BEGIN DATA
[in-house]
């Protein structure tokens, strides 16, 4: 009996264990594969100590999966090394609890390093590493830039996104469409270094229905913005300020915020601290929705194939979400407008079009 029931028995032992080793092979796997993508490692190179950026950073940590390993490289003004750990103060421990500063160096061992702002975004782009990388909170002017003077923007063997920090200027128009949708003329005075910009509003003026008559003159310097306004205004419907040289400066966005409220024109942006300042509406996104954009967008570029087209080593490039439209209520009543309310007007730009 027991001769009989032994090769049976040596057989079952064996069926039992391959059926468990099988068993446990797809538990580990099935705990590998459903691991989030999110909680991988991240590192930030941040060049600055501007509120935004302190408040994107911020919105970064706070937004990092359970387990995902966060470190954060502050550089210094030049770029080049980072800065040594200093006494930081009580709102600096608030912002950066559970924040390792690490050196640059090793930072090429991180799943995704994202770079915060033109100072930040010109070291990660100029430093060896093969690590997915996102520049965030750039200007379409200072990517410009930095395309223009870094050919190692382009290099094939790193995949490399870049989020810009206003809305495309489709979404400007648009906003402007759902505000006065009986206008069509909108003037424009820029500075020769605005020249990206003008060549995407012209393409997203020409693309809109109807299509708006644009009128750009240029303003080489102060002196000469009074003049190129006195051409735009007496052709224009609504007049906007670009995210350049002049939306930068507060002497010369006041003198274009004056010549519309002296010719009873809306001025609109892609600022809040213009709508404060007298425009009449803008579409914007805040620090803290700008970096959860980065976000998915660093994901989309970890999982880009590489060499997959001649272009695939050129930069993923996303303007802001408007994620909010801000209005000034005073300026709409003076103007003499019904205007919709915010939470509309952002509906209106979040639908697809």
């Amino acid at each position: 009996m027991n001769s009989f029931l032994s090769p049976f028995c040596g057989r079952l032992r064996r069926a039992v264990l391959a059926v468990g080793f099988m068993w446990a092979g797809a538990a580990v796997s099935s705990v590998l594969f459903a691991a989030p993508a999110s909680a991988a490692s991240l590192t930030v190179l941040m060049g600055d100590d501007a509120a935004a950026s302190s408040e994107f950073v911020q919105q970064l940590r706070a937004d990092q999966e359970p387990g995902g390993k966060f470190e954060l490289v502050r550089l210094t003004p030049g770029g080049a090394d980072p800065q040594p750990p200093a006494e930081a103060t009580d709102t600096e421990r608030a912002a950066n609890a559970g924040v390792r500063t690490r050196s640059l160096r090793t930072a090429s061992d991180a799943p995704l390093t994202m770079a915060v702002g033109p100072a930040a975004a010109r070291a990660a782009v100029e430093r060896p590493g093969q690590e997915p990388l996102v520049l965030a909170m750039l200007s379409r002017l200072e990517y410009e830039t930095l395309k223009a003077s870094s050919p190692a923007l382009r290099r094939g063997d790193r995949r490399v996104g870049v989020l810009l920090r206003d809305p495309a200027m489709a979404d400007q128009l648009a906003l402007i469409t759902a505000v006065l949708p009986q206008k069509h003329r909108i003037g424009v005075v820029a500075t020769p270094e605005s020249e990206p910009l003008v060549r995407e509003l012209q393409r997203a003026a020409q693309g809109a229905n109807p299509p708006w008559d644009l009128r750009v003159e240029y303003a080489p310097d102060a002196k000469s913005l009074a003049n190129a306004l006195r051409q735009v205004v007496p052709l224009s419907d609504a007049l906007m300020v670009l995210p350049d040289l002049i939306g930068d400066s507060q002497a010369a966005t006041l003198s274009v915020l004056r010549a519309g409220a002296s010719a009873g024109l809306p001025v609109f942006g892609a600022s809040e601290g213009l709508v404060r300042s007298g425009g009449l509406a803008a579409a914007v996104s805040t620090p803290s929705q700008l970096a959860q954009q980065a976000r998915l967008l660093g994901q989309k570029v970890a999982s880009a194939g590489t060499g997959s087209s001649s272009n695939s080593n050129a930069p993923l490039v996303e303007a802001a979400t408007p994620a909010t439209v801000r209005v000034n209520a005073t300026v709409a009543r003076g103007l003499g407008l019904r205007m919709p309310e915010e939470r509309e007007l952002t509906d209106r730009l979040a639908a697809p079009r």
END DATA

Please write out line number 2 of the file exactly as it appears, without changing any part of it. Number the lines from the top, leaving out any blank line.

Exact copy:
């Protein structure tokens, strides 16, 4: 009996264990594969100590999966090394609890390093590493830039996104469409270094229905913005300020915020601290929705194939979400407008079009 029931028995032992080793092979796997993508490692190179950026950073940590390993490289003004750990103060421990500063160096061992702002975004782009990388909170002017003077923007063997920090200027128009949708003329005075910009509003003026008559003159310097306004205004419907040289400066966005409220024109942006300042509406996104954009967008570029087209080593490039439209209520009543309310007007730009 027991001769009989032994090769049976040596057989079952064996069926039992391959059926468990099988068993446990797809538990580990099935705990590998459903691991989030999110909680991988991240590192930030941040060049600055501007509120935004302190408040994107911020919105970064706070937004990092359970387990995902966060470190954060502050550089210094030049770029080049980072800065040594200093006494930081009580709102600096608030912002950066559970924040390792690490050196640059090793930072090429991180799943995704994202770079915060033109100072930040010109070291990660100029430093060896093969690590997915996102520049965030750039200007379409200072990517410009930095395309223009870094050919190692382009290099094939790193995949490399870049989020810009206003809305495309489709979404400007648009906003402007759902505000006065009986206008069509909108003037424009820029500075020769605005020249990206003008060549995407012209393409997203020409693309809109109807299509708006644009009128750009240029303003080489102060002196000469009074003049190129006195051409735009007496052709224009609504007049906007670009995210350049002049939306930068507060002497010369006041003198274009004056010549519309002296010719009873809306001025609109892609600022809040213009709508404060007298425009009449803008579409914007805040620090803290700008970096959860980065976000998915660093994901989309970890999982880009590489060499997959001649272009695939050129930069993923996303303007802001408007994620909010801000209005000034005073300026709409003076103007003499019904205007919709915010939470509309952002509906209106979040639908697809």